The nheIR gene was amplified in PCR, using 217-139 and 217-124 primers, dNTP, and Taq DNA polymerase plus Vent DNA polymerase (50:1 ratio). Inverse PCR conditions were 95° C. for 1 min, 60° C. for 1 min, and 72° C. for 1.5 min for 20 cycles. The PCR products were digested with BamHI and purified through a Qiagen spin column. The PCR DNA was ligated into pUC19lacIqq (BamHI digested and CIP treated). After transformation of the ligated DNA into ER2683 [pACYC-NheIM], transformants were screened for the endonuclease gene insert. Four clones out of 36 contained nheIR gene insert. These four clones (#2, #11, #12, and #30) were induced with IPTG and cell extracts were prepared and assayed for NheI endonuclease activity. #12 clone produces approximately 10,000 units of NheI per gram of wet cells. The remaining three clones produced less NheI activity. The native NheI producing strain N. mucosa heidelbergensis (ATCC 25999) produces about 100,000 units of NheI per gram of wet cells. So the NheI yield in the first recombinant strain is about 10-fold lower than the native strain. To increase NheI expression level, nheIR gene was cloned into a T7 expression vector (see section 10).

10. Expression of nheIR Gene in a T7 Expression Vector pAII17

The T7 expression vector pAII17 uses NdeI and BamHI sites for insertion of target gene into the vector. There is a ribosome-binding site upstream of the NdeI site. The start codon (ATG) of the gene to be expressed is fused to the NdeI site (CAT ATG). There is one NdeI site within the nheIR gene so NdeI digestion would disrupt the endonuclease gene. Therefore the NdeI site cannot be used for cloning into pAII17. To solve this problem, BamHI sites were engineered in the forward and reverse primers. A ribosome binding site GGAGGT was also included in the forward primer (see primer 217-139). The nheIR gene was amplified in PCR, digested with BamHI and ligated to BamHI-digested and CIP-treated pAII17 vector. The ligated DNA was transformed into competent cells ER2683 [pACYC-NheIM]. Three clones (#9, #19, and #30) out of 36 contained the nheIR gene insert. Cells ER2683 [pACYC-NheIM, pAII17-NheIR1] were induced with IPTG and cell extracts were prepared to assay NheI activity. The T7 expression strains #9 and #19 produced approximately 100,000 units of NheI, which is about the same level as that produced in the native strain N. mucosa heidelbergensis. Further overexpression work was needed to improve the NheI yield.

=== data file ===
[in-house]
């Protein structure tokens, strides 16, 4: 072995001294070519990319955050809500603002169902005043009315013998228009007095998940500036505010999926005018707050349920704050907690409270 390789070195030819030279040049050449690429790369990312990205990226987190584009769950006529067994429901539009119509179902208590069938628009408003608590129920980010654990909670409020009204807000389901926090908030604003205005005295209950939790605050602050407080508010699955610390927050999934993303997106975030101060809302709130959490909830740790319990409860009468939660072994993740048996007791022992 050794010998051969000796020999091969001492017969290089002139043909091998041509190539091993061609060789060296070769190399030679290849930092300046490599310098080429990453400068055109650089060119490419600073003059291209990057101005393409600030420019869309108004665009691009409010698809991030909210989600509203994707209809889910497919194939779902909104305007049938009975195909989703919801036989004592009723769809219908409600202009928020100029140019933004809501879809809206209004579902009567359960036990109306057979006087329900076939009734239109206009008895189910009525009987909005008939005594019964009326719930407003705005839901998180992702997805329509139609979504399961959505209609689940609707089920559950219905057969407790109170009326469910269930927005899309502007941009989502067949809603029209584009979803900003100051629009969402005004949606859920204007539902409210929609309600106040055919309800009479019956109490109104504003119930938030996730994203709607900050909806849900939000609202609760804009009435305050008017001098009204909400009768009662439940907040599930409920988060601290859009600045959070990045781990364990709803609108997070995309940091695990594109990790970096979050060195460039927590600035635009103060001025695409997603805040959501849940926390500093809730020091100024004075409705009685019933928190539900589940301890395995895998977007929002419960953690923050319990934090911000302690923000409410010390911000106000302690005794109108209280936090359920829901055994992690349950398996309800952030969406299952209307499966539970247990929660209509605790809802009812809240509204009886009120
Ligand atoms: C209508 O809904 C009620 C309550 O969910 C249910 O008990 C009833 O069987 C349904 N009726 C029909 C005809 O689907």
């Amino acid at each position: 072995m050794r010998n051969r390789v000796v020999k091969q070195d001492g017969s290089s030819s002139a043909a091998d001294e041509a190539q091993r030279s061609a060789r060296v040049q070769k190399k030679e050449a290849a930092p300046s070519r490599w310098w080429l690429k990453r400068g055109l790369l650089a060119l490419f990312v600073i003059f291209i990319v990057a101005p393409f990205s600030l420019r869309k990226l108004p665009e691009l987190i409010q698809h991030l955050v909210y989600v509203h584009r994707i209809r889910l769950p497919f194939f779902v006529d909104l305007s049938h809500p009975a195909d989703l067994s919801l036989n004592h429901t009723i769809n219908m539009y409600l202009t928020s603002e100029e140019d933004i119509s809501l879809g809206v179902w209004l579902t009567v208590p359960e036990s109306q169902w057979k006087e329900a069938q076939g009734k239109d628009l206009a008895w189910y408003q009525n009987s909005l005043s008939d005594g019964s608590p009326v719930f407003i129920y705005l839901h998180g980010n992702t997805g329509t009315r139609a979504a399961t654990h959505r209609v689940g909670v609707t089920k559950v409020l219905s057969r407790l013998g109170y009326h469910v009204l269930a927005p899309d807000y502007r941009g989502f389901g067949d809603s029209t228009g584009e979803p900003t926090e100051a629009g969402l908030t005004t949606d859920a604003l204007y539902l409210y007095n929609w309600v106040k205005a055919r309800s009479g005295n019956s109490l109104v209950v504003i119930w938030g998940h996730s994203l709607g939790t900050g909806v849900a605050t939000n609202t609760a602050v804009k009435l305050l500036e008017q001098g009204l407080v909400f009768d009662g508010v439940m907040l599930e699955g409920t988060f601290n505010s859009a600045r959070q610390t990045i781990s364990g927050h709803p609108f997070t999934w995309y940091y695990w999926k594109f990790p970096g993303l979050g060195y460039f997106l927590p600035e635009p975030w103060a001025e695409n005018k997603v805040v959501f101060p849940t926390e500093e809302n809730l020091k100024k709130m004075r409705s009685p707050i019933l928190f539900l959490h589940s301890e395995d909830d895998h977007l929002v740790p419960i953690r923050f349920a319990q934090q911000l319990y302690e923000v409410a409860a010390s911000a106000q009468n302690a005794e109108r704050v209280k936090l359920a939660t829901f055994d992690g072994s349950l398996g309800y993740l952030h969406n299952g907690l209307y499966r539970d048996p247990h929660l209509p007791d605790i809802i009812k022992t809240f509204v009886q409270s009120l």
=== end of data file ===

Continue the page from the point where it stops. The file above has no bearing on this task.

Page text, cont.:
11. Introduction of a Silent Mutation in the nheIR Gene to Eliminate the NdeI Site and Cloning of nheIR Gene in pAII17 by NdeI and BamHI Fragment Insertion

In order to remove the NdeI site within the nheIR gene, silent mutation was introduced into the PCR primers. PCR mutagenesis was performed as diagrammed in FIG. 4.

The following primers were used in three PCR reactions to eliminate the internal NdeI site.

PCR Reaction 1

Forward primer: 5′ tatgaggttcatatgagttcttatcatgatgattta aat 3′ (225-80) (SEQ ID NO:13) (NdeI site=cat atg, a new NdeI site was engineered at the beginning of the gene).

Reverse mutagenic primer: 5′ ttcagctacaacatcgtatgt tctatt 3′ (225-82) (SEQ ID NO:14) (The internal wild type sequence catatg is changed to cgtatg, thus removing the internal NdeI site).

PCR Reaction 2

Forward mutagenic primer: 5′ aatagaacatacgatgttgtagct gaa 3′ (225-81) (SEQ ID NO:15) (the internal sequence catatg is changed to catacg, thus removing the internal NdeI site).

Reverse primer: 5′ tccggatcctcataataaaatcctttctaccaa cct 3′ (217-124) (SEQ ID NO:16) (gga tcc=BamHI site).

PCR Reaction 3

Templates=PCR products from reactions 1 and 2.

Forward primer=225-80.

Reverse primer=217-124.

The PCR product in reaction 3 was digested with NdeI and BamHI. The NdeI digestion destroyed any surviving wild type sequences with the internal NdeI site and enriched the PCR products with the silent mutation. The NdeI-BamHI fragment containing the nheIR gene was ligated to the T7 expression vector pAII17 with compatible ends and transformed into premodified host ER2566 [pACYC-NheIM]. Transformants were screened for nheIR gene insert. E. coli strain ER2566 [pACYC-NheIM, pAII17-NheIR2] was induced with IPTG for 3 h at 37° C. Cell extracts from two clones #1 and #9 were prepared and assayed for NheI activity. It produces 107 units of recombinant NheI per gram of wet cells, which is approximately 100-fold higher than the native source. The recombinant NheI activity assay in cell extracts is shown in FIG. 5. The entire nheIR gene was sequenced using three primers and the C to T silent mutation within the gene was confirmed by sequencing. No other PCR mutations were detected.

The E. coli strain ER2566 [pACYC-NheIM, pAII17-NheIR2] has been deposited under the terms and conditions of the Budapest Treaty with the American Type Culture Collection on Oct. 28, 1999 and received ATCC Patent Accession No. PTA-887.

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Classifications
U.S. Classification435/199, 536/23.2, 435/320.1, 435/252.3
International ClassificationC12N15/09, C12N15/54, C12N15/55, C12N1/15, C12N1/21, C12N9/10, C12N1/19, C12R1/36, C12R1/19, C12N9/16, C12N9/22, C12N5/10
Cooperative ClassificationC12N9/22, C12N9/1007
European ClassificationC12N9/22, C12N9/10A1